Piers also concludes in his research that Game Pass is a whopping 60% of the current market for game subscription services, btw - with Apple Arcade (9%) and Google Play Pass (7%) the closest competitors. Quite a market lead.

But where I’d like to end this discussion is on a couple of specific data and conversation points. Firstly, this Xbox slide showing upside for ID@Xbox Partners who had Game Pass deals:

And secondly, Phil Spencer, in the wholesomely named ‘Empowering game creators in everything we do’ talk, saying: “I also want to make clear to people that are out there that for us at Xbox, there's not one business model that we think is going to win. I often get asked by developers ‘if I'm not in the subscription, am I just not viable on Xbox anymore?’ It's absolutely not true.”

To which I’d say - how about ID@Xbox premium-only titles without Game Pass deals? I’d love to see a graph of their 2016-2022 growth on a ‘median revenue per game’ basis. What would that show? Is viability increasing dramatically for those who don’t interact with Game Pass, or is it a nexus that is drawing in most titles over their lifecycle? (It can’t be simultaneously incredibly good and also unimportant to success.)

Conclusion: how does Game Pass impact the biz?

I suspect that folks at Xbox have been taken aback at times by the levels of unease towards Game Pass - at least privately - from devs and publishers that don’t understand what is happening to their business right now.

And I wish Microsoft as a company wasn’t such a ‘good feelings only’ spin factory - especially public-facing - which is one of the reasons that I reflexively want to push back against them. (But hey, I’m the pessimist realist, let’s not forget.)

But I think I finally understand where we’re at. We have a supply/demand imbalance in the wider video game market, as I talked about a couple of weeks ago. This is the major, underlying trend. There’s too many premium PC/console games out there for devs to get great ROI on all their new titles launched in the open market, given the increased investment in this space.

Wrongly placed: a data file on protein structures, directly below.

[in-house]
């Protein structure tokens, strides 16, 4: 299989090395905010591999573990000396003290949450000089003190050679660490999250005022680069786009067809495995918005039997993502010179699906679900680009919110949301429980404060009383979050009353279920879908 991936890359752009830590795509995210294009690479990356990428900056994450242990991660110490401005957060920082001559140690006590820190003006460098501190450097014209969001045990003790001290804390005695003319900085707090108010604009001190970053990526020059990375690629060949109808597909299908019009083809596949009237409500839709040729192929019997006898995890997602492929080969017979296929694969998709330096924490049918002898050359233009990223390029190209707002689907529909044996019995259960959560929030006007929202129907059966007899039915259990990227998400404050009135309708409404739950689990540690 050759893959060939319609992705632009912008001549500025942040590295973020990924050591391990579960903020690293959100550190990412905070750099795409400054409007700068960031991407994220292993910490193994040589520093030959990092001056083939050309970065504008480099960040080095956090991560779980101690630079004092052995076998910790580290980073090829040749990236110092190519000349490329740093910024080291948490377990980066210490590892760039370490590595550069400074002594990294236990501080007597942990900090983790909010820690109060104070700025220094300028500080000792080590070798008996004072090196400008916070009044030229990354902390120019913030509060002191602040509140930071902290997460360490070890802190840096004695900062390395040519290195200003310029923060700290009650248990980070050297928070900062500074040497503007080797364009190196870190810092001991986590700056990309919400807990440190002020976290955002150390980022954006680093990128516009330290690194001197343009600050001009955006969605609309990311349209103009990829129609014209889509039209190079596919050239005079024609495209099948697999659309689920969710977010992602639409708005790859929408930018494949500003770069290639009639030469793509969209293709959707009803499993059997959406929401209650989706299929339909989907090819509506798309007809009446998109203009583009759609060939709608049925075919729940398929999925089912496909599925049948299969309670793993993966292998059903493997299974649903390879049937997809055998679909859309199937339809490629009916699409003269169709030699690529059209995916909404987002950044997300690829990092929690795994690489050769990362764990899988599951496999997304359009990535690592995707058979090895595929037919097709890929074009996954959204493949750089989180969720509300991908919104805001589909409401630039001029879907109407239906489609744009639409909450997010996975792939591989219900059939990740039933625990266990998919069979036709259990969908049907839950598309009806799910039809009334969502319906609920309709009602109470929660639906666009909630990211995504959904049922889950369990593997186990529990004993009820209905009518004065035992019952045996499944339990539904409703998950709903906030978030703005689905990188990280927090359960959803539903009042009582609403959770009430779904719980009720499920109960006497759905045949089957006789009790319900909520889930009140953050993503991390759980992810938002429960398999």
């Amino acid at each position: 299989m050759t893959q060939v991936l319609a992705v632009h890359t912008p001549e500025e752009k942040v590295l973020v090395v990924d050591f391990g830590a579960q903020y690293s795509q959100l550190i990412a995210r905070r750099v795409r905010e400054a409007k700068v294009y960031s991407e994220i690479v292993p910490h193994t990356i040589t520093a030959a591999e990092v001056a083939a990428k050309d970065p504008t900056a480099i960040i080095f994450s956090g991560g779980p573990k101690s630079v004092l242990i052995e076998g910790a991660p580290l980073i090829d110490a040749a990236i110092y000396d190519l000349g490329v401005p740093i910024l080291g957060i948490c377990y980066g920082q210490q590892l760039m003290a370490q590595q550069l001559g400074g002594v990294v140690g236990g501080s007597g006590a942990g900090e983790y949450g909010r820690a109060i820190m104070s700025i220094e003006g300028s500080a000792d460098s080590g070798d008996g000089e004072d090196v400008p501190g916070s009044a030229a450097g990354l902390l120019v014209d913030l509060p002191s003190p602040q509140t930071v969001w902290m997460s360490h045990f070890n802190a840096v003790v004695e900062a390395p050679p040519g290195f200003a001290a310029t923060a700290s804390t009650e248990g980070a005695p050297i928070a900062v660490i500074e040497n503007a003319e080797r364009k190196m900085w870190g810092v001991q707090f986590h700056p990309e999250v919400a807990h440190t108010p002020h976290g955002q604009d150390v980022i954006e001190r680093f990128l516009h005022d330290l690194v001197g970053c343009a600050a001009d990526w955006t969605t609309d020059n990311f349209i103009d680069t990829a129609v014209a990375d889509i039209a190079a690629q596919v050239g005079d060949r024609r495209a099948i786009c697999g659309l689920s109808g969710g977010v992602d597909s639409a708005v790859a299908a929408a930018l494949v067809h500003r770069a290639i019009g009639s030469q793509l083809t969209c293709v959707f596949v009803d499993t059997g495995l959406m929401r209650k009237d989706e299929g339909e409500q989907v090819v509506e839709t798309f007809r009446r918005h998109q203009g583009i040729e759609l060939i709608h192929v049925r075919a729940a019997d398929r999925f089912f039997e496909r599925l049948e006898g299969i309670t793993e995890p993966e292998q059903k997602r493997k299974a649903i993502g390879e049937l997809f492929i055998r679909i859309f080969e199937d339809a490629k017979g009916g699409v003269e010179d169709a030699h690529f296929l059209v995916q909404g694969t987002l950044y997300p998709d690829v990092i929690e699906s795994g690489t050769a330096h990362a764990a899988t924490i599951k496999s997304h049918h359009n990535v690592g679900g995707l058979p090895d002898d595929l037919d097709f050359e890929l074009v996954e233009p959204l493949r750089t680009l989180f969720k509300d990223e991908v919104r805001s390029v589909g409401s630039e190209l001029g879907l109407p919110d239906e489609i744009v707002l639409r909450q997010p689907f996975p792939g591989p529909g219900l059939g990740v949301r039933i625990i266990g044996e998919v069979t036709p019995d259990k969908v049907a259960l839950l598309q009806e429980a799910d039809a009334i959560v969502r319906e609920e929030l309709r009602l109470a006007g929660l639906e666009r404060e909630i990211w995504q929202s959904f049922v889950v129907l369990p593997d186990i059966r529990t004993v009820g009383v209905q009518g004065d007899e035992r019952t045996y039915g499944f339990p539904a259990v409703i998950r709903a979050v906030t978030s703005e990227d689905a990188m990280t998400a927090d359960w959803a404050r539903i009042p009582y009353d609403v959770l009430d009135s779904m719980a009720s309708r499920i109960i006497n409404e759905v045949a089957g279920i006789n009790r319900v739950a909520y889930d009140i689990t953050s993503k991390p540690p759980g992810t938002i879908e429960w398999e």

So companies are relying - increasingly - on a few megahits, or on GaaS titles tuned for long-term monetization. Or on a newer source of revenue, which is guaranteed $ from platforms for subscriptions. For a lot of indies who didn’t make great money before on Xbox, this is absolutely new, helpful money, especially as Steam gets trickier.

Heck, we were just looking in Friday’s Plus-exclusive newsletter at new releases like Norco (92 peak Steam CCUs) and A Memoir Blue (16 peak Steam CCUs). These are Game Pass Day 1 titles - and likely to make the majority of their revenue from Xbox’s lump payment, at least in the medium-term. (Game Pass didn’t cause this, btw.)

But due to this confluence of events, the market is creating a different supply and demand issue here on the B2B side of things. Alongside an enthusiastic Game Pass player base, here’s a large and increasing supply of devs who want to be on the service - and a necessarily limited demand from Microsoft for new games from third parties.

So yes, the excellently curated Game Pass does help solve for discovery. Being in it or not can be a ‘value add’ lifecycle management question for many, not an existential profitability question. But for smaller devs, if it’s the latter, it fundamentally changes the balance of power in platform/dev relationships. And we’ll get to what this means in a (delayed, sorry!) newsletter in a week or two.

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Simon Carless


Simon Carless is the founder of the GameDiscoverCo agency and creator of the popular GameDiscoverCo game discoverability newsletter. He consults with a number of PC/console publishers and developers, and was previously most known for his role helping to shape the Independent Games Festival and Game Developers Conference for many years.

He is also an investor and advisor to UK indie game publisher No More Robots (Descenders, Hypnospace Outlaw), a previous publisher and editor-in-chief at both Gamasutra and Game Developer magazine, and sits on the board of the Video Game History Foundation.